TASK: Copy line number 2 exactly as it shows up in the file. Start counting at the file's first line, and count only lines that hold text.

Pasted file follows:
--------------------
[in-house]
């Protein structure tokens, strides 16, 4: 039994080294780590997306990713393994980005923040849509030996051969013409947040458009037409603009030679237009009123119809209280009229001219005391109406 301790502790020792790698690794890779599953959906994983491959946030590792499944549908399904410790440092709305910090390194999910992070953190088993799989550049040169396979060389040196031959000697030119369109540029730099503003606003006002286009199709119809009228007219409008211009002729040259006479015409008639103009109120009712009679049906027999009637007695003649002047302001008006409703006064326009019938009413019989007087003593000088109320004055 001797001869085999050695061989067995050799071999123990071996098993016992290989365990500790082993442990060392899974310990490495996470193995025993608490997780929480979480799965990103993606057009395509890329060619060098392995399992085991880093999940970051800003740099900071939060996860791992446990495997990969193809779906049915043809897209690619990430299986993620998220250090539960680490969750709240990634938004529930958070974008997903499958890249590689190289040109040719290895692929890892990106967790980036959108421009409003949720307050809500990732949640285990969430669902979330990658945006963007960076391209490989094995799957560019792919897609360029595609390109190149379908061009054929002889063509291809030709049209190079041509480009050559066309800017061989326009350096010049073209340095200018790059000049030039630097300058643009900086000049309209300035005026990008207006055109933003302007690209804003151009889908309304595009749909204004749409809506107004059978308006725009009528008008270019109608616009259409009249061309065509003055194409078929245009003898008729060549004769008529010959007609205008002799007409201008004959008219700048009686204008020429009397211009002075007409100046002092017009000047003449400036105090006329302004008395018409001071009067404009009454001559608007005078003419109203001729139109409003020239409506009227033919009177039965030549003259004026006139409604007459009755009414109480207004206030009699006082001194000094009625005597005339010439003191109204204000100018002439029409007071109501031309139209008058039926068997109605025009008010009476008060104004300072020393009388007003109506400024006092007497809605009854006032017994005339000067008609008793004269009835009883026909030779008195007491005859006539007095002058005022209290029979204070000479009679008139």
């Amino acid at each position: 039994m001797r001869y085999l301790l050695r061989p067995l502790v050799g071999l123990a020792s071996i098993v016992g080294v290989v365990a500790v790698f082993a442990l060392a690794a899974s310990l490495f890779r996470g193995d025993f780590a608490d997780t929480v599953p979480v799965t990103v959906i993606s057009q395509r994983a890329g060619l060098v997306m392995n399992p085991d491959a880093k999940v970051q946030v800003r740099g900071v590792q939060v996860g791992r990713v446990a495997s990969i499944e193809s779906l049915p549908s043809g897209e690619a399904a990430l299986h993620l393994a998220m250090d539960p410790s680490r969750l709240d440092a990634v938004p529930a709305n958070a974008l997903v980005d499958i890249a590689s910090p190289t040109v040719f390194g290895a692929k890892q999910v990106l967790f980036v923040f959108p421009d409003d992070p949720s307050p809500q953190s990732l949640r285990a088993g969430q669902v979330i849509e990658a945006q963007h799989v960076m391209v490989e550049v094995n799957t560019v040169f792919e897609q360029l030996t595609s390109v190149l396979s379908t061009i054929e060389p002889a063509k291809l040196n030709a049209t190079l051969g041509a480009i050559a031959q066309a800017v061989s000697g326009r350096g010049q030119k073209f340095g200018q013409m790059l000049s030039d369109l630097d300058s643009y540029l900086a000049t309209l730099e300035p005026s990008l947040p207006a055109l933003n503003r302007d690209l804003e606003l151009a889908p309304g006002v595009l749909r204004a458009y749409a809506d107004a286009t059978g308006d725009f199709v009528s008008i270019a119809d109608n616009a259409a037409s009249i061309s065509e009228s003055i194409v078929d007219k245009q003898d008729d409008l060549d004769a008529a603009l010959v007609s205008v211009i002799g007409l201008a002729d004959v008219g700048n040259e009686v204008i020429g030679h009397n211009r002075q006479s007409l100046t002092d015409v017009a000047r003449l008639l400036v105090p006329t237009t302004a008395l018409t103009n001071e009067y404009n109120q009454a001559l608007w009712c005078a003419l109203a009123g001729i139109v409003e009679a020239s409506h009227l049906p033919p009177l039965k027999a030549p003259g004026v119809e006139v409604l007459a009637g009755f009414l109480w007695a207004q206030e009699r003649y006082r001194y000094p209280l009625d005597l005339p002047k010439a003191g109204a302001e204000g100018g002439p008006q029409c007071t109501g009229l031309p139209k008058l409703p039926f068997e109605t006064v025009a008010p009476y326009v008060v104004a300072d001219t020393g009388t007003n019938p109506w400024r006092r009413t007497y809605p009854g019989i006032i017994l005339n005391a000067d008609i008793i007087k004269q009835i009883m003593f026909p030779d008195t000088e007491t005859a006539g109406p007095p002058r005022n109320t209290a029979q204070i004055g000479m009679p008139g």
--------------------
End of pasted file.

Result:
């Protein structure tokens, strides 16, 4: 039994080294780590997306990713393994980005923040849509030996051969013409947040458009037409603009030679237009009123119809209280009229001219005391109406 301790502790020792790698690794890779599953959906994983491959946030590792499944549908399904410790440092709305910090390194999910992070953190088993799989550049040169396979060389040196031959000697030119369109540029730099503003606003006002286009199709119809009228007219409008211009002729040259006479015409008639103009109120009712009679049906027999009637007695003649002047302001008006409703006064326009019938009413019989007087003593000088109320004055 001797001869085999050695061989067995050799071999123990071996098993016992290989365990500790082993442990060392899974310990490495996470193995025993608490997780929480979480799965990103993606057009395509890329060619060098392995399992085991880093999940970051800003740099900071939060996860791992446990495997990969193809779906049915043809897209690619990430299986993620998220250090539960680490969750709240990634938004529930958070974008997903499958890249590689190289040109040719290895692929890892990106967790980036959108421009409003949720307050809500990732949640285990969430669902979330990658945006963007960076391209490989094995799957560019792919897609360029595609390109190149379908061009054929002889063509291809030709049209190079041509480009050559066309800017061989326009350096010049073209340095200018790059000049030039630097300058643009900086000049309209300035005026990008207006055109933003302007690209804003151009889908309304595009749909204004749409809506107004059978308006725009009528008008270019109608616009259409009249061309065509003055194409078929245009003898008729060549004769008529010959007609205008002799007409201008004959008219700048009686204008020429009397211009002075007409100046002092017009000047003449400036105090006329302004008395018409001071009067404009009454001559608007005078003419109203001729139109409003020239409506009227033919009177039965030549003259004026006139409604007459009755009414109480207004206030009699006082001194000094009625005597005339010439003191109204204000100018002439029409007071109501031309139209008058039926068997109605025009008010009476008060104004300072020393009388007003109506400024006092007497809605009854006032017994005339000067008609008793004269009835009883026909030779008195007491005859006539007095002058005022209290029979204070000479009679008139």